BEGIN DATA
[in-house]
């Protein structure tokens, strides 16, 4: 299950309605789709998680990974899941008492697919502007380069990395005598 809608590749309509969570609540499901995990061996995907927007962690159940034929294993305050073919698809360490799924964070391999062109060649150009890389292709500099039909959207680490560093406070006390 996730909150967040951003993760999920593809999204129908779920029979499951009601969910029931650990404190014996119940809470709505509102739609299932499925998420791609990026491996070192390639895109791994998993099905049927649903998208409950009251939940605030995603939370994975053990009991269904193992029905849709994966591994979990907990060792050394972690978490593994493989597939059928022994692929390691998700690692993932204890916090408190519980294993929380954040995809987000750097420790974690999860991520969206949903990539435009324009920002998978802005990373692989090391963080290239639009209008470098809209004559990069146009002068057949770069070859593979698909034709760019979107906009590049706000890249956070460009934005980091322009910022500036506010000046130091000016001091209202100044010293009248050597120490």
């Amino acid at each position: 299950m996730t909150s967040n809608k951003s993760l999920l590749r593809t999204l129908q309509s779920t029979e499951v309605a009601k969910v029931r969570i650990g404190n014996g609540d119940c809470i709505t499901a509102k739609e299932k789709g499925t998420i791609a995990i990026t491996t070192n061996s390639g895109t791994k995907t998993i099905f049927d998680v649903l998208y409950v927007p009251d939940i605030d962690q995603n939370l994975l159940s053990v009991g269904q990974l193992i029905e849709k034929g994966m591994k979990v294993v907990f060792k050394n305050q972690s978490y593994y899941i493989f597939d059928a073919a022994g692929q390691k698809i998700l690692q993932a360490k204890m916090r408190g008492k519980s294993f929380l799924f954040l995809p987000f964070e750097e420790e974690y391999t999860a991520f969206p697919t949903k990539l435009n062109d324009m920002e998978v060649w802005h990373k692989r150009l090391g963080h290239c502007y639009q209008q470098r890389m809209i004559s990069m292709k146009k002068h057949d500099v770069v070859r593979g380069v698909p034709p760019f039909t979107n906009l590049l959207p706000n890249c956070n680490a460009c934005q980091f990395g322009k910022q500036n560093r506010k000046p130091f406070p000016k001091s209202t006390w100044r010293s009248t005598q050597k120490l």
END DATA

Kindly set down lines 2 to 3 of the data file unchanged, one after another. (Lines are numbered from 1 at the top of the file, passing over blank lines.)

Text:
């Protein structure tokens, strides 16, 4: 299950309605789709998680990974899941008492697919502007380069990395005598 809608590749309509969570609540499901995990061996995907927007962690159940034929294993305050073919698809360490799924964070391999062109060649150009890389292709500099039909959207680490560093406070006390 996730909150967040951003993760999920593809999204129908779920029979499951009601969910029931650990404190014996119940809470709505509102739609299932499925998420791609990026491996070192390639895109791994998993099905049927649903998208409950009251939940605030995603939370994975053990009991269904193992029905849709994966591994979990907990060792050394972690978490593994493989597939059928022994692929390691998700690692993932204890916090408190519980294993929380954040995809987000750097420790974690999860991520969206949903990539435009324009920002998978802005990373692989090391963080290239639009209008470098809209004559990069146009002068057949770069070859593979698909034709760019979107906009590049706000890249956070460009934005980091322009910022500036506010000046130091000016001091209202100044010293009248050597120490």
């Amino acid at each position: 299950m996730t909150s967040n809608k951003s993760l999920l590749r593809t999204l129908q309509s779920t029979e499951v309605a009601k969910v029931r969570i650990g404190n014996g609540d119940c809470i709505t499901a509102k739609e299932k789709g499925t998420i791609a995990i990026t491996t070192n061996s390639g895109t791994k995907t998993i099905f049927d998680v649903l998208y409950v927007p009251d939940i605030d962690q995603n939370l994975l159940s053990v009991g269904q990974l193992i029905e849709k034929g994966m591994k979990v294993v907990f060792k050394n305050q972690s978490y593994y899941i493989f597939d059928a073919a022994g692929q390691k698809i998700l690692q993932a360490k204890m916090r408190g008492k519980s294993f929380l799924f954040l995809p987000f964070e750097e420790e974690y391999t999860a991520f969206p697919t949903k990539l435009n062109d324009m920002e998978v060649w802005h990373k692989r150009l090391g963080h290239c502007y639009q209008q470098r890389m809209i004559s990069m292709k146009k002068h057949d500099v770069v070859r593979g380069v698909p034709p760019f039909t979107n906009l590049l959207p706000n890249c956070n680490a460009c934005q980091f990395g322009k910022q500036n560093r506010k000046p130091f406070p000016k001091s209202t006390w100044r010293s009248t005598q050597k120490l």